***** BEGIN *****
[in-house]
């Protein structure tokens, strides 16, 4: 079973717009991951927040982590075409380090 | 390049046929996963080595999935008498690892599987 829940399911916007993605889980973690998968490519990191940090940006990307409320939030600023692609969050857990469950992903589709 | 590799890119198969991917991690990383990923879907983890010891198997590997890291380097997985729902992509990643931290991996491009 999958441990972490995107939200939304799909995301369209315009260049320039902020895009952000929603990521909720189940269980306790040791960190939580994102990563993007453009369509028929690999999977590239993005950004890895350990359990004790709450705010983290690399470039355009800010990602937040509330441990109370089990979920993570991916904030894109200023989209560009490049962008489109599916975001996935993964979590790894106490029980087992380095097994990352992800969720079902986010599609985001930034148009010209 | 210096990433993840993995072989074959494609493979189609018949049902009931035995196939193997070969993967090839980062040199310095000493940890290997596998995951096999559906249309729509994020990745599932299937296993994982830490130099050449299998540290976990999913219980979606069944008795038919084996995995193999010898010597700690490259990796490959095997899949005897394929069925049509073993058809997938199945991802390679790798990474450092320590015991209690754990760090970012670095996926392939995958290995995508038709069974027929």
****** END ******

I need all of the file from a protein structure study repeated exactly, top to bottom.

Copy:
[in-house]
């Protein structure tokens, strides 16, 4: 079973717009991951927040982590075409380090 | 390049046929996963080595999935008498690892599987 829940399911916007993605889980973690998968490519990191940090940006990307409320939030600023692609969050857990469950992903589709 | 590799890119198969991917991690990383990923879907983890010891198997590997890291380097997985729902992509990643931290991996491009 999958441990972490995107939200939304799909995301369209315009260049320039902020895009952000929603990521909720189940269980306790040791960190939580994102990563993007453009369509028929690999999977590239993005950004890895350990359990004790709450705010983290690399470039355009800010990602937040509330441990109370089990979920993570991916904030894109200023989209560009490049962008489109599916975001996935993964979590790894106490029980087992380095097994990352992800969720079902986010599609985001930034148009010209 | 210096990433993840993995072989074959494609493979189609018949049902009931035995196939193997070969993967090839980062040199310095000493940890290997596998995951096999559906249309729509994020990745599932299937296993994982830490130099050449299998540290976990999913219980979606069944008795038919084996995995193999010898010597700690490259990796490959095997899949005897394929069925049509073993058809997938199945991802390679790798990474450092320590015991209690754990760090970012670095996926392939995958290995995508038709069974027929």